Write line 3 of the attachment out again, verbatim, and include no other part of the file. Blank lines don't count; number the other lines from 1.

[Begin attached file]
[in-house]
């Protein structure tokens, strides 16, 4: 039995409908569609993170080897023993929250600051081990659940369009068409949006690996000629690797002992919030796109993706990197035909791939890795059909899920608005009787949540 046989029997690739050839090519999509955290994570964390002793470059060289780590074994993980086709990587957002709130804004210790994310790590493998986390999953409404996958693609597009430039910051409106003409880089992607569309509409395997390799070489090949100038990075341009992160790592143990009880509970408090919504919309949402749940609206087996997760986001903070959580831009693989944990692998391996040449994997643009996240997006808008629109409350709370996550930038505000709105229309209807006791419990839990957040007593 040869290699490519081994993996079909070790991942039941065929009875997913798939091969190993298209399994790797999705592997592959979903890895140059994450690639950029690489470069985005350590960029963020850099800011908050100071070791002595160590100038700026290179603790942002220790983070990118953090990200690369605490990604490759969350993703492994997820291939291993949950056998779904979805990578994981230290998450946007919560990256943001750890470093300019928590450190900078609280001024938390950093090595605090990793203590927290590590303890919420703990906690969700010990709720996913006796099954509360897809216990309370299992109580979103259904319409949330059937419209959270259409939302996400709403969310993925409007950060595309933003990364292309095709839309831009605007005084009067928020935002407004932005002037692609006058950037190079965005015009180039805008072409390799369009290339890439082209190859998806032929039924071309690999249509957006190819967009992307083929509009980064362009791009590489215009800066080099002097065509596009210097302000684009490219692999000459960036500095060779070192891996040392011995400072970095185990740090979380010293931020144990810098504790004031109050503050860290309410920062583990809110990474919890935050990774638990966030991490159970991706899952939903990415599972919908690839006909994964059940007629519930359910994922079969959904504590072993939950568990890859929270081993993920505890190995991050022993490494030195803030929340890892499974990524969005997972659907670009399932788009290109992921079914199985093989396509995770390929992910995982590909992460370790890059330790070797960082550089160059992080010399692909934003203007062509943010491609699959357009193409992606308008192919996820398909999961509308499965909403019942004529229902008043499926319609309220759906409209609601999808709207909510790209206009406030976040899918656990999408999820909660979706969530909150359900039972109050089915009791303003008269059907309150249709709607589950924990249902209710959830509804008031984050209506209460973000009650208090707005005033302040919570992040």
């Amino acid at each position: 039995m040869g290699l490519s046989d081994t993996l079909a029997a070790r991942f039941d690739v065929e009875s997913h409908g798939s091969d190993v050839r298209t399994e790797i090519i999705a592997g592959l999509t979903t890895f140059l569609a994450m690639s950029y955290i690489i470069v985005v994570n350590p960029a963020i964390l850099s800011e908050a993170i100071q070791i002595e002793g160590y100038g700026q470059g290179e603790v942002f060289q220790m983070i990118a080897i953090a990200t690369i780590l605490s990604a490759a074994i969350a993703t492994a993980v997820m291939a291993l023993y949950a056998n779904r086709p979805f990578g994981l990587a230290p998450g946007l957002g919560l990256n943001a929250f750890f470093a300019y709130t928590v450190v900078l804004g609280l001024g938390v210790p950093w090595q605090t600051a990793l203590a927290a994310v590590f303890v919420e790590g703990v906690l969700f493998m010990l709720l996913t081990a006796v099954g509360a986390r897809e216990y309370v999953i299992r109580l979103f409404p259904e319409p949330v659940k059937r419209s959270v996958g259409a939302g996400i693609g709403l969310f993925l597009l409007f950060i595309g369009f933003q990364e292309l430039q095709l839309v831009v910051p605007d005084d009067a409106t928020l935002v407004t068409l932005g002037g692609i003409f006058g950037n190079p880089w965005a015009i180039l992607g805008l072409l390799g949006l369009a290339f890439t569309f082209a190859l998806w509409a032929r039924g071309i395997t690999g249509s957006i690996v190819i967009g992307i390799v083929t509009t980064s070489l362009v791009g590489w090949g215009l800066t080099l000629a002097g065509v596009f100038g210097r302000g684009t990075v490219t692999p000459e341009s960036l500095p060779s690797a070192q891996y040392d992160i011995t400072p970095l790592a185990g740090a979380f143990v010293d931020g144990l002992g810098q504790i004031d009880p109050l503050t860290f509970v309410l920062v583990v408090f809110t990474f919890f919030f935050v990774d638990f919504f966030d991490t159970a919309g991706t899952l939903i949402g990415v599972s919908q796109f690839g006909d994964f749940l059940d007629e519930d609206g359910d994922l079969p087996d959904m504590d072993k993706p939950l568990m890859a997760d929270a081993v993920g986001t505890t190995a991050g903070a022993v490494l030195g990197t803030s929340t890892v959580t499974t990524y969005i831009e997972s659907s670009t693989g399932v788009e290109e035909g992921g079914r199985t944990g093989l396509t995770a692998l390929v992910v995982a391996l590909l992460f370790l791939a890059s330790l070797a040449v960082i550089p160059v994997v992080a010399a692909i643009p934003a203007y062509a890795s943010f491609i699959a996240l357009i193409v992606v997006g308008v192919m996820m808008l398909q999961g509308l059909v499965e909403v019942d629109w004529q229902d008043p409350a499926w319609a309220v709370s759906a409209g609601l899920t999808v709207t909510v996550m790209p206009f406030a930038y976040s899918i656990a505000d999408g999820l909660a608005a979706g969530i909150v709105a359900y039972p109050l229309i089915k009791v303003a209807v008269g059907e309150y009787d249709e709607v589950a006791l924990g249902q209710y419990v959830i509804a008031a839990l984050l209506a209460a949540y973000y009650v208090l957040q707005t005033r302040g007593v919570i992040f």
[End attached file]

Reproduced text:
């Amino acid at each position: 039995m040869g290699l490519s046989d081994t993996l079909a029997a070790r991942f039941d690739v065929e009875s997913h409908g798939s091969d190993v050839r298209t399994e790797i090519i999705a592997g592959l999509t979903t890895f140059l569609a994450m690639s950029y955290i690489i470069v985005v994570n350590p960029a963020i964390l850099s800011e908050a993170i100071q070791i002595e002793g160590y100038g700026q470059g290179e603790v942002f060289q220790m983070i990118a080897i953090a990200t690369i780590l605490s990604a490759a074994i969350a993703t492994a993980v997820m291939a291993l023993y949950a056998n779904r086709p979805f990578g994981l990587a230290p998450g946007l957002g919560l990256n943001a929250f750890f470093a300019y709130t928590v450190v900078l804004g609280l001024g938390v210790p950093w090595q605090t600051a990793l203590a927290a994310v590590f303890v919420e790590g703990v906690l969700f493998m010990l709720l996913t081990a006796v099954g509360a986390r897809e216990y309370v999953i299992r109580l979103f409404p259904e319409p949330v659940k059937r419209s959270v996958g259409a939302g996400i693609g709403l969310f993925l597009l409007f950060i595309g369009f933003q990364e292309l430039q095709l839309v831009v910051p605007d005084d009067a409106t928020l935002v407004t068409l932005g002037g692609i003409f006058g950037n190079p880089w965005a015009i180039l992607g805008l072409l390799g949006l369009a290339f890439t569309f082209a190859l998806w509409a032929r039924g071309i395997t690999g249509s957006i690996v190819i967009g992307i390799v083929t509009t980064s070489l362009v791009g590489w090949g215009l800066t080099l000629a002097g065509v596009f100038g210097r302000g684009t990075v490219t692999p000459e341009s960036l500095p060779s690797a070192q891996y040392d992160i011995t400072p970095l790592a185990g740090a979380f143990v010293d931020g144990l002992g810098q504790i004031d009880p109050l503050t860290f509970v309410l920062v583990v408090f809110t990474f919890f919030f935050v990774d638990f919504f966030d991490t159970a919309g991706t899952l939903i949402g990415v599972s919908q796109f690839g006909d994964f749940l059940d007629e519930d609206g359910d994922l079969p087996d959904m504590d072993k993706p939950l568990m890859a997760d929270a081993v993920g986001t505890t190995a991050g903070a022993v490494l030195g990197t803030s929340t890892v959580t499974t990524y969005i831009e997972s659907s670009t693989g399932v788009e290109e035909g992921g079914r199985t944990g093989l396509t995770a692998l390929v992910v995982a391996l590909l992460f370790l791939a890059s330790l070797a040449v960082i550089p160059v994997v992080a010399a692909i643009p934003a203007y062509a890795s943010f491609i699959a996240l357009i193409v992606v997006g308008v192919m996820m808008l398909q999961g509308l059909v499965e909403v019942d629109w004529q229902d008043p409350a499926w319609a309220v709370s759906a409209g609601l899920t999808v709207t909510v996550m790209p206009f406030a930038y976040s899918i656990a505000d999408g999820l909660a608005a979706g969530i909150v709105a359900y039972p109050l229309i089915k009791v303003a209807v008269g059907e309150y009787d249709e709607v589950a006791l924990g249902q209710y419990v959830i509804a008031a839990l984050l209506a209460a949540y973000y009650v208090l957040q707005t005033r302040g007593v919570i992040f």